Sandals use their Storinator actively for video editors in a mixed environment of both Mac and Windows PCs. They also have their graphic designers using it for cold storage. The Storinator has given them the ability to focus on their work, instead of dealing with the hassle of passing around one project to have it completed by multiple people. They now have one centralized location for all their work.

The Storinator has improved their workflow tremendously. Previously, their graphic design team had their own local storage drive they were sharing off a computer and so did the video people.

"Now there's just one centralized place where they know that stuff is stored. They can be organized, and look through it to find the things that they need."

Sandals uses 10 GB switches for their editors to ensure the connection is fast enough to handle the 4k Raw footage from their Canon C200s. Their Storinator is also connected to their network with 1GB Ethernet to enable access for the cold storage folks who don't have the same speed requirement. The Storinator so far has been more than fast enough to edit and transfer their 4k footage.

"The Storinator has changed the way our team stores, processes and works with video. Before the Storinator, our team was trading video on external hard drives, footage and projects where spread out on multiple drives and it was hard to share those assets with others. Moving to the Storinator has drastically improved our team's efficiency by creating a central place where video is stored, worked on and shared with others. "

They put in 20 drives in so far for a total of 90TB of raw capacity. This gives them the option to scale up by adding the final 10 drives later. They can take their time to scale into the extra size when it is required.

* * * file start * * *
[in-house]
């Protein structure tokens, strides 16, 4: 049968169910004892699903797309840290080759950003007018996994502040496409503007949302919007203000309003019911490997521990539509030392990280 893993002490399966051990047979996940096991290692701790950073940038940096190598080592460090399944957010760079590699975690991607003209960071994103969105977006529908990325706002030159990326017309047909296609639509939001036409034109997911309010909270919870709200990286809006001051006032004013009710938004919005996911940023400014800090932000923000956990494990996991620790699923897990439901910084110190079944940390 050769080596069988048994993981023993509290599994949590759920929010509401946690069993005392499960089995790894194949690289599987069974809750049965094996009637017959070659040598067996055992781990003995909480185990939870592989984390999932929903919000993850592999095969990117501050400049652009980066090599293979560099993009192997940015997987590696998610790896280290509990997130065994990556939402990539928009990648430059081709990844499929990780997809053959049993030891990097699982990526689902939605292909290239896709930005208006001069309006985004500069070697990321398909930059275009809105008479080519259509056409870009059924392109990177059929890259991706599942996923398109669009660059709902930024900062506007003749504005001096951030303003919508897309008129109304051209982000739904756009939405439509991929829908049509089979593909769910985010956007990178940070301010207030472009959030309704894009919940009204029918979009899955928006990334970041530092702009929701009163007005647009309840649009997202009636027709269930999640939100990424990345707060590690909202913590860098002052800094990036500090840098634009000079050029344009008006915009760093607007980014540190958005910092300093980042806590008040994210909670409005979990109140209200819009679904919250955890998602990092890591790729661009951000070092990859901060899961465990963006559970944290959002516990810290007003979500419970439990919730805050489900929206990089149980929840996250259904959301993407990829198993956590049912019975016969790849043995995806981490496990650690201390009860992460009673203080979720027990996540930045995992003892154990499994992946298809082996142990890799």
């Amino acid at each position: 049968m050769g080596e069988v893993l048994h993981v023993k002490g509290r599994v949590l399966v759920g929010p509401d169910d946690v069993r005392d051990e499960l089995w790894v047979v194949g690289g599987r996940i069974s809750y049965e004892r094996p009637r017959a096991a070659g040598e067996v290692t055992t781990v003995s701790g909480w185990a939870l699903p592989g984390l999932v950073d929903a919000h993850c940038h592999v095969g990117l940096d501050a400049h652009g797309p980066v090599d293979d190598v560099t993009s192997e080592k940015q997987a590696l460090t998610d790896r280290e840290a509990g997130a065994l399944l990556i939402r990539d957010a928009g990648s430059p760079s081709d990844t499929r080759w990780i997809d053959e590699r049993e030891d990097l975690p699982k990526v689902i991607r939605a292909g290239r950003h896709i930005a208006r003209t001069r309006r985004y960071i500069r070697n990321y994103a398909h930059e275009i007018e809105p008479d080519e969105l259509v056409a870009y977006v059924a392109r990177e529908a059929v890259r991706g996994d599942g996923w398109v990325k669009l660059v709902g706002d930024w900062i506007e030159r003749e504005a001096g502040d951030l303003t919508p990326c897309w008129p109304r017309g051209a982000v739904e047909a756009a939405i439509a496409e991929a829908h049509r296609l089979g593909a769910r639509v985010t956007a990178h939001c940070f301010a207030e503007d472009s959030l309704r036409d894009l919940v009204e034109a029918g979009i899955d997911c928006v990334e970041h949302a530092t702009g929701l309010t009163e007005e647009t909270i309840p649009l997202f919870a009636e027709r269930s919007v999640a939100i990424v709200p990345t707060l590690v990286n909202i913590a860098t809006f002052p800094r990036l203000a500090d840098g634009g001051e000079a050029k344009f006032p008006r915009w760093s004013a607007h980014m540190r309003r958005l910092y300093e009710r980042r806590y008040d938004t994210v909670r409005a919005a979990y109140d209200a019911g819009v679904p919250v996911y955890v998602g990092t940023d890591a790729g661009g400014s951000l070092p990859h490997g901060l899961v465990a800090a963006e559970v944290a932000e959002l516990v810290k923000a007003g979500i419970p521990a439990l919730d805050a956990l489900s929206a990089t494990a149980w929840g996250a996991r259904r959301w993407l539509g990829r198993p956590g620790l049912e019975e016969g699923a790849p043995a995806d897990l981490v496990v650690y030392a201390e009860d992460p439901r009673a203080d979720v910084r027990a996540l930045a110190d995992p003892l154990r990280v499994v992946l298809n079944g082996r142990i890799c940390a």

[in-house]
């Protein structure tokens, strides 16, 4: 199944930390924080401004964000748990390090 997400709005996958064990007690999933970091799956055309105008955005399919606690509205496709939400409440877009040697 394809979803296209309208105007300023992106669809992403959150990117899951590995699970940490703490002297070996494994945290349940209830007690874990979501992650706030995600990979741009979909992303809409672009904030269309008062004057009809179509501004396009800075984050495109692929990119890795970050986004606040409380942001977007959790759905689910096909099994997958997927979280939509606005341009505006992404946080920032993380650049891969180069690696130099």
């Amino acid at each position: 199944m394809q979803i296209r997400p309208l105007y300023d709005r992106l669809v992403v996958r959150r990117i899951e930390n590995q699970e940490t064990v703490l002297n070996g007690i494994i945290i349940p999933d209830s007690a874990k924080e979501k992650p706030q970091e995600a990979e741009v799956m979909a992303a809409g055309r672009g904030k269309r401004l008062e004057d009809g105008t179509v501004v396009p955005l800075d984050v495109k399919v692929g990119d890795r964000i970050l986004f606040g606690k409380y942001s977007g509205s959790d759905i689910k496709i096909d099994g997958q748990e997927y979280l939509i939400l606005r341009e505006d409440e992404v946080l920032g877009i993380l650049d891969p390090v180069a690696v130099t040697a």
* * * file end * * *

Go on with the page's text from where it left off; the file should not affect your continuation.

Their Storinator is running the open source software FreeNAS. Instead of getting it preconfigured, Zachary decided his team should set it up themselves to get a greater handle on FreeNAS.

"The documentation that came with it was great. I was impressed by that. I hadn't used FreeNAS much at the enterprise level," said Zachary. "It was helpful because it gave a few scenarios to choose from and how to go about setting the server up. After talking through the best way to set our unit up with their support, particularly only starting with 20 drives, and scaling later, it was great."

"It did take us a little bit of time to figure out how to set it up right with the help of 45Drives. We had to trade out some of the 10GB adapters we were using.* Once we figured that out, it's super-fast. Our video guys have had no complaints working off of it."

*Sandals had their 10 GB adapters function normally on the Macs, but were not getting the same speed they wanted on their PCs. Since they switched them out they have not faced any more issues.

Looking to the future

Sandals Church's video editors are now able to share their projects without the hassle they were facing before. They also have the ability to add another 30 TB of capacity when they require and won't need to think about upgrading for a while.

"It's been a really great investment for us. We are going to continue using it for years. I would highly recommend it, the support has been great."